Pakistan flood damage mapped by UNOSAT at CERN
As the waters recede, the Pakistan floods are attracting less attention in the world's media. But at the CERN-based headquarters of UNOSAT, the UN Institute for Training and Research Operational Satellite Application Programme, mapping the damage caused by the floods remains the top priority as the “emergency phase” is only now beginning to level off.
Flood analysis in Pakistan from 28 July to 16 September 2010. Credits: © UNOSAT
UNOSAT uses impartial, objective data to assess the specifics of a disaster: What surface area has the flood covered? How many bridges and roads have been destroyed? How many areas are impenetrable? Although there are statistical answers to these questions, UNOSAT’s assessment of the damage caused by the Pakistan floods can be simply described in one word: catastrophic.
The images used by UNOSAT are taken from a variety of different sources – commercial and scientific. Once a satellite takes an image, the owner of the data sends it to a downloading station. This data is then transferred to UNOSAT’s data storage system at CERN. “Being located at CERN we can quickly download and store images”, explains Einar Bjorgo, UNOSAT’s Humanitarian Task Manager. “This allows us to do our job so much better than it could be done anywhere else.”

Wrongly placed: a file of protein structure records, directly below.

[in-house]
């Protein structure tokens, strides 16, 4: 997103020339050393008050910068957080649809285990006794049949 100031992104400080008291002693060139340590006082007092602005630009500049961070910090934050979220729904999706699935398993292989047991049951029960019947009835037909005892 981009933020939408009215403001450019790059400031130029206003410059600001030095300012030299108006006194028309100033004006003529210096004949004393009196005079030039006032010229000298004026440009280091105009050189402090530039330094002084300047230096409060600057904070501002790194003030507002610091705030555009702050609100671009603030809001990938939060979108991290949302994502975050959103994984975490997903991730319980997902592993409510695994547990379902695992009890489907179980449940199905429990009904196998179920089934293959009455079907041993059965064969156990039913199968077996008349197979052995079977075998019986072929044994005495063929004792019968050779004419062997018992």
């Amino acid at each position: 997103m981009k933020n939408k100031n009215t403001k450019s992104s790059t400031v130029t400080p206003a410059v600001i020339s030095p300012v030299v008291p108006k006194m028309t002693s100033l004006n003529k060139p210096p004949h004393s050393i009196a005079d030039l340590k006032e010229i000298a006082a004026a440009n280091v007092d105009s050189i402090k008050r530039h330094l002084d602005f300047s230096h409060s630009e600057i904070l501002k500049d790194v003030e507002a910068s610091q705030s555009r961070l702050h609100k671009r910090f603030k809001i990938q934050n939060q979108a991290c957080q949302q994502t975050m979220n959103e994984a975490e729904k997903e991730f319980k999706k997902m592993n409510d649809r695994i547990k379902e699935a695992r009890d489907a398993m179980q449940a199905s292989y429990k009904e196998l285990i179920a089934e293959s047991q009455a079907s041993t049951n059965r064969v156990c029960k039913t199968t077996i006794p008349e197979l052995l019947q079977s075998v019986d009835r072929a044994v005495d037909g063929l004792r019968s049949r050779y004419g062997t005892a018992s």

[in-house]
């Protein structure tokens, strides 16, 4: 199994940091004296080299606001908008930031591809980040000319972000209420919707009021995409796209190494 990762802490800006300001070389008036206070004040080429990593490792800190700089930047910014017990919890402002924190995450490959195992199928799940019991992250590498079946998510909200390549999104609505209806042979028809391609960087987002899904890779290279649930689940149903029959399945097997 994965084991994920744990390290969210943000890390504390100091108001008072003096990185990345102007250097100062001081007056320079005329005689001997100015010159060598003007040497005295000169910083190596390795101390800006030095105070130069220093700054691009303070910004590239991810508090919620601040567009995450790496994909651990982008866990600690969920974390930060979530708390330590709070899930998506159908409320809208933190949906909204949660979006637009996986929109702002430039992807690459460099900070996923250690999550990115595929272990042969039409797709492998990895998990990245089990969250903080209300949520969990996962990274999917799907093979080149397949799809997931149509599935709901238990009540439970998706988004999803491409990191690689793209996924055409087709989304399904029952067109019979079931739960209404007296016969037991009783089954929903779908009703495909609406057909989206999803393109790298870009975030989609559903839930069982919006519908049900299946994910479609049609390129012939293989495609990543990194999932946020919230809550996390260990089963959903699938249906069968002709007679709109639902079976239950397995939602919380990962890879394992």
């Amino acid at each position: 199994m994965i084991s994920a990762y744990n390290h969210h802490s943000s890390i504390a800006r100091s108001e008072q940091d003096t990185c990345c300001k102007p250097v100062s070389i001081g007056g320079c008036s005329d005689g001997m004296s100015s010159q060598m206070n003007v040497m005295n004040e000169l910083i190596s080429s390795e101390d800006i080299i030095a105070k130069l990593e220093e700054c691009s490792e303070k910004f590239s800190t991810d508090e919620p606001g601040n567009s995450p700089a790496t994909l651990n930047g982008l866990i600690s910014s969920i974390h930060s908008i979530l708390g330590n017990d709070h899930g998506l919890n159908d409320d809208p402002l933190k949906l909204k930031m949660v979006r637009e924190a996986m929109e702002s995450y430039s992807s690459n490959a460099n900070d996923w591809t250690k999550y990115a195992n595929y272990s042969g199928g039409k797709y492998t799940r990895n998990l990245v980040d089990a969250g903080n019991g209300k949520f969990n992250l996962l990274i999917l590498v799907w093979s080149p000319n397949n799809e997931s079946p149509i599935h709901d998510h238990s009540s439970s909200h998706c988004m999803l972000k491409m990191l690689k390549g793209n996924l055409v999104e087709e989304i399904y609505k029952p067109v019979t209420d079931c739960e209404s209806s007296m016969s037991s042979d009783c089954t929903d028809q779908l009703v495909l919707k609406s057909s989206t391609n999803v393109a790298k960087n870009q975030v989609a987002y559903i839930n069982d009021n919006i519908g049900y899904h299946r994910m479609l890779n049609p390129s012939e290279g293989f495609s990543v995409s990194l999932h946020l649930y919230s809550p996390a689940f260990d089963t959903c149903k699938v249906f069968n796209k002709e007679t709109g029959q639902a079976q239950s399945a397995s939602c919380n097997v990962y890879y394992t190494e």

Before the analysis can begin, the data needs to be harmonized with UNOSAT’s system. Images arrive in “raw format”, as each satellite generates different resolutions and sizes that need to be reconfigured. On top of that, images taken by radars – which have the ability to see through clouds – are much more complex to interpret. All in all, it can be a lengthy process if not handled efficiently. The sooner images of a catastrophe are requested, the sooner information obtained from analysing them can get through to the humanitarian workers who need it.
In the case of the Pakistan floods, UNOSAT was on the ball right from the beginning. Unlike the Haiti earthquake, Pakistan’s disaster required regularly updated information as the floodwaters changed direction. “For dynamic situations like floods and conflict situations, it is important to report how they develop over time ”, says Bjorgo. “In the case of an earthquake like Haiti, it’s more: it happens and you analyse the results.”
Although it has been three months since reports emerged about the Pakistan floods, the UNOSAT team is still tracking the moving waters. “What makes Pakistan different to other natural disasters is the pure scale and how long it has lasted. The actual flood event is just starting to retreat,” explains Bjorgo.
Long after the film crews have left, UNOSAT will remain with the catastrophe. “We stay – just as we stayed in Haiti, and just as we stayed a long time after the Tsunami in South-East Asia: looking at reconstruction, working with NGOs”, says Bjorgo. “We will still stay on this for a long, long time to come. But the emergency phase is fading out – the disaster is entering another phase, and so are we.”
by Katarina Anthony